Educate yourself before locking in an energy deal


Phil Nevels, co-founder of Power2Switch, says to educate yourself before locking in an energy deal.

Business owners who want to swap their old standby energy provider for a newer player in the deregulated Illinois electric power market will find a dizzying array of choices.

Making the right selection can be daunting when there are more than 25 alternatives to Commonwealth Edison Co. for the commercial market, and getting the lowest bid may not always be the smartest way to go, warns Phil Nevels, co-founder of Power2Switch, a Chicago-based startup that offers commercial and residential power customers online comparison shopping between electricity suppliers in Illinois and Texas.

Power2Switch is expanding to New York, Pennsylvania and Ohio this spring. The firm also recently launched a free online electricity comparison widget through the Illinois Chamber of Commerce and the Lakeview East Chamber of Commerce.

(Power2Switch is one of the hottest startups in Chicago’s growing entrepreneurial scene, getting a leg up via Excelerate Labs in summer 2011, and in December garnering a $1.3 million investment from venture capitalists including OCA Ventures, Hyde Park Angels, New World Ventures and I2A.)

About one-quarter of ComEd’s small commercial customers have signed with another provider, and at least 88 percent of the biggest electricity consumers in the state already have taken their business elsewhere, according to the utility. For the remainder that haven’t investigated the benefits of switching, here’s some advice from a local power broker who’s been doing his homework about how to get the best deal around.

Crain’s: What do you tell commercial power users who may be confused about the sudden flood of electricity provider choices they have?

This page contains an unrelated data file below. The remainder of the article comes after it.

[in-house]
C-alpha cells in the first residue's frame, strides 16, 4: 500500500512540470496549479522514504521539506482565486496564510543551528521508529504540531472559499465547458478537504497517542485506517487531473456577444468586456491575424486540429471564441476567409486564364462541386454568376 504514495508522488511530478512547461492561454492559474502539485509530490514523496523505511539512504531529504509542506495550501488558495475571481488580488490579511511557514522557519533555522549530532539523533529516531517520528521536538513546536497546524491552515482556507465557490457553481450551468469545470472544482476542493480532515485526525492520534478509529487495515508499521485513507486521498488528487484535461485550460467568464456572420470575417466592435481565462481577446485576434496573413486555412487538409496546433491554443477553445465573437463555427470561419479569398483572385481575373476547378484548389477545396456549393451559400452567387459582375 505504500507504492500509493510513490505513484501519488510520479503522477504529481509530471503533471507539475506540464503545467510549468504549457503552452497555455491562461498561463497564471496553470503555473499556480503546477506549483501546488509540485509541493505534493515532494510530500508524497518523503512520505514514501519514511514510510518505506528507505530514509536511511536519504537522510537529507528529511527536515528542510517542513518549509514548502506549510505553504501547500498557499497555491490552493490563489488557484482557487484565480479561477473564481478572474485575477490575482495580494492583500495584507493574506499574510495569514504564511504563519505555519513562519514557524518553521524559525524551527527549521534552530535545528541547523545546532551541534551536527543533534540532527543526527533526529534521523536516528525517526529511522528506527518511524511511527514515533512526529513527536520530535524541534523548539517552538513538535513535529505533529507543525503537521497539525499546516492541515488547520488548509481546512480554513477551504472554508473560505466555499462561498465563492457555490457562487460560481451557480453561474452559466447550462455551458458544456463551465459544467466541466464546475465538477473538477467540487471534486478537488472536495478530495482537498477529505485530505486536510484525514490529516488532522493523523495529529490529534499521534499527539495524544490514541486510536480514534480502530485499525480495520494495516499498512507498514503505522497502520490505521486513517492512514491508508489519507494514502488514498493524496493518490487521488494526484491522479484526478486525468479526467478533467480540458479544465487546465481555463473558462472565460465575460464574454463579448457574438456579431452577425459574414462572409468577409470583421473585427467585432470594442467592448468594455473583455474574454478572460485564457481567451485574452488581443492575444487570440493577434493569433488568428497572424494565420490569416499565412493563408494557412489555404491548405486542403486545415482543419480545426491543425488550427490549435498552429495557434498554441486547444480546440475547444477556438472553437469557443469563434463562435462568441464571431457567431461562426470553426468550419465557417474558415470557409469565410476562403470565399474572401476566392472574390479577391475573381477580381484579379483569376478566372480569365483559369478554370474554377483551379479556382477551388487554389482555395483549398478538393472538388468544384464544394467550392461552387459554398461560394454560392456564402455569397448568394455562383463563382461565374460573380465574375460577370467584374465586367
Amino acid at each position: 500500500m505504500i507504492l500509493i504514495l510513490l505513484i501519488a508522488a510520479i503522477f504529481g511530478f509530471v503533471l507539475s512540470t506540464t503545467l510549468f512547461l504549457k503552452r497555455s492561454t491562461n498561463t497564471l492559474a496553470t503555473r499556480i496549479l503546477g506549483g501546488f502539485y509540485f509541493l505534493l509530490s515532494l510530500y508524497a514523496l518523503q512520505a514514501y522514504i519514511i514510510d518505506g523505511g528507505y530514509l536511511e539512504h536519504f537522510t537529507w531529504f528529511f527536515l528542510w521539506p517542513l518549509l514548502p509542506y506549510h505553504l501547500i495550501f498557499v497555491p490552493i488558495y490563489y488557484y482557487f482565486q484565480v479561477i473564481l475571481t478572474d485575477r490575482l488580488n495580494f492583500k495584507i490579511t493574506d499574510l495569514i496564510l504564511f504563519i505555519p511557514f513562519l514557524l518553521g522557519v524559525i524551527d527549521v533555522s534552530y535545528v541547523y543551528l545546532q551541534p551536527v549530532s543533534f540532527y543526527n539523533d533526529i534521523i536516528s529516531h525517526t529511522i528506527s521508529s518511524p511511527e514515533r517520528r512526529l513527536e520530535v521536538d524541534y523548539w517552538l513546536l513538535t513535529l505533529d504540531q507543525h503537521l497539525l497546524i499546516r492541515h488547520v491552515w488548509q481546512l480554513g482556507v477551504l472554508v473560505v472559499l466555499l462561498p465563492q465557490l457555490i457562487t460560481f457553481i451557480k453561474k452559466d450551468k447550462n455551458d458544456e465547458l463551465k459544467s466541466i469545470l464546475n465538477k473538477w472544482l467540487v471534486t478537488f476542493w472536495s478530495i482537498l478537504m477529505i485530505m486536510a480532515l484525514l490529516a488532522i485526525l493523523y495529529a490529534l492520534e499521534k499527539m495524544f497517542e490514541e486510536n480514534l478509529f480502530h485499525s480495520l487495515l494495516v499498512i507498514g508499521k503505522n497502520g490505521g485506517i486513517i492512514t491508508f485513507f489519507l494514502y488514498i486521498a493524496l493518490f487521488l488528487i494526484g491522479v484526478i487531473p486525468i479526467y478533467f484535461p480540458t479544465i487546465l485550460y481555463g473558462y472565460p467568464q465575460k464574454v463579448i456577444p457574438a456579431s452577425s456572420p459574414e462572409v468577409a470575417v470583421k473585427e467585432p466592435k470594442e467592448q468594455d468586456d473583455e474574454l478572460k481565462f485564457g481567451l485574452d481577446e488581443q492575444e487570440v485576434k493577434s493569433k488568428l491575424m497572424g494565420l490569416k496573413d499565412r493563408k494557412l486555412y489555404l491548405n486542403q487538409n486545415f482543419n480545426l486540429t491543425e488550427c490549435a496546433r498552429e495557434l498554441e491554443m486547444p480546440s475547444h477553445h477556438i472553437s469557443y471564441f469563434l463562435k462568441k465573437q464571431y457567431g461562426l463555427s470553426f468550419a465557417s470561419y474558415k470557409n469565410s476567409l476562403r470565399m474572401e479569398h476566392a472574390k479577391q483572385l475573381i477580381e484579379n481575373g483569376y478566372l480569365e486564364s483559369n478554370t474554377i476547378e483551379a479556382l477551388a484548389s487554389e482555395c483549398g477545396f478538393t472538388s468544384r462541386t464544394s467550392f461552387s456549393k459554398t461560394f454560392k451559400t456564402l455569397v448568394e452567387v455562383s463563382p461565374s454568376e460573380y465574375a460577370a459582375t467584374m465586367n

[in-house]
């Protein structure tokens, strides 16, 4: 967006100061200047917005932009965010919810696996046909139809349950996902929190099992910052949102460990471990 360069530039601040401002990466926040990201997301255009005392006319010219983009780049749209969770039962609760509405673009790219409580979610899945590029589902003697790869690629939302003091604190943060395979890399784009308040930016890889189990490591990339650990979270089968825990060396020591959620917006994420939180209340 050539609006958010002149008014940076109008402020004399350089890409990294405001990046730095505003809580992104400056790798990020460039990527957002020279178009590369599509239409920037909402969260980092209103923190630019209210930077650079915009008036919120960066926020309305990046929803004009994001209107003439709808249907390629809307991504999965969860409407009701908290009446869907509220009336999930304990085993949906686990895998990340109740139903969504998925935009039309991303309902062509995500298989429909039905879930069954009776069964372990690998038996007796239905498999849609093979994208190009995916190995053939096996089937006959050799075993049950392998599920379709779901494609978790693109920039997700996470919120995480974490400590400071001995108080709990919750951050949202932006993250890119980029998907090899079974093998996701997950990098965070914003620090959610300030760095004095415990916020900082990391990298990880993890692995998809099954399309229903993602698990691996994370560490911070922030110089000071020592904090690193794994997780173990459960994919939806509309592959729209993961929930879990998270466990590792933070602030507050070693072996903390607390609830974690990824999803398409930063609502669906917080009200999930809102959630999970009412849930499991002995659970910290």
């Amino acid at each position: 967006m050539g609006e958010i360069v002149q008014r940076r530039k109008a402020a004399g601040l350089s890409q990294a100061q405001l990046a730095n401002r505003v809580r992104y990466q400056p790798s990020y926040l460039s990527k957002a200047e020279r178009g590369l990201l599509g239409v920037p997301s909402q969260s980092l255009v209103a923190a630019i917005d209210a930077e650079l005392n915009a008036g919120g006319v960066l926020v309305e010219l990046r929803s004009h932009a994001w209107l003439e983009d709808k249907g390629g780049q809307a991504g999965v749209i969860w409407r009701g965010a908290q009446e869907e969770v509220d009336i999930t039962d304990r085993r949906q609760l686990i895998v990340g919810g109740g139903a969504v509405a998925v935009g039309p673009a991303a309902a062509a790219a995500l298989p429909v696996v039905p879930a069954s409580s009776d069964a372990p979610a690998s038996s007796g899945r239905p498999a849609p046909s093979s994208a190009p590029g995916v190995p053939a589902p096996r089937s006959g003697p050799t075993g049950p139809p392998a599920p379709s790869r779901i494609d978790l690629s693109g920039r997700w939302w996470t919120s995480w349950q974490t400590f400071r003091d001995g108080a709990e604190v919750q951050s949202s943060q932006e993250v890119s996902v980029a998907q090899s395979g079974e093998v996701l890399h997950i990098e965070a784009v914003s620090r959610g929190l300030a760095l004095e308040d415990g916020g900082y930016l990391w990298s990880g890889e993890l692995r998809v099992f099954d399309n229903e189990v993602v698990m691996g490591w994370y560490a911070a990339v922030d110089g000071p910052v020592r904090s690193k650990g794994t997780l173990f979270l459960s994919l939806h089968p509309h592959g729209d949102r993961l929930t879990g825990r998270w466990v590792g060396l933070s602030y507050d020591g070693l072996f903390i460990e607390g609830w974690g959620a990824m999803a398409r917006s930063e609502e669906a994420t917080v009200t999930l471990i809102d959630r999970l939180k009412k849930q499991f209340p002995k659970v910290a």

Mr. Nevels: The Illinois Commerce Commission site and the Citizens Utility Board are sources of solid information. Also, visit our site and get educated. When you receive a rate from a supplier, find out what that rate includes. For example, make sure you’re making an apples-to-apples comparison and also make sure that it’s a fixed rate. The No. 1 way people get burned is by signing a variable rate contract. Many other providers engage in multilevel marketing practices, which we discourage, as they incentivize the selling of electricity supply by individuals lacking sufficient knowledge on this space.

Crain’s: If business owners switch to a new power company, what range of discount can they expect to get compared with their current monthly bill?

Mr. Nevels: Businesses can get a 20 percent to 25 percent discount coming off of ComEd. Some businesses switching from another supplier may not see savings that are as dramatic, maybe 10 percent to 15 percent. On our site, businesses can get discounts as high as 30 percent depending on their current supplier, their size and when they lock in rates.

Crain’s: Is there any downside to locking in a multiyear contract with a new provider if the discount looks good enough?

Mr. Nevels: Our customers typically sign one- to two-year contracts. You’ll probably still have some savings even if the rates change a bit. I wouldn’t recommend longer than two to three years because the ComEd rate may be lower than supply rates in 2013, when it makes its next long-term electricity supply purchase.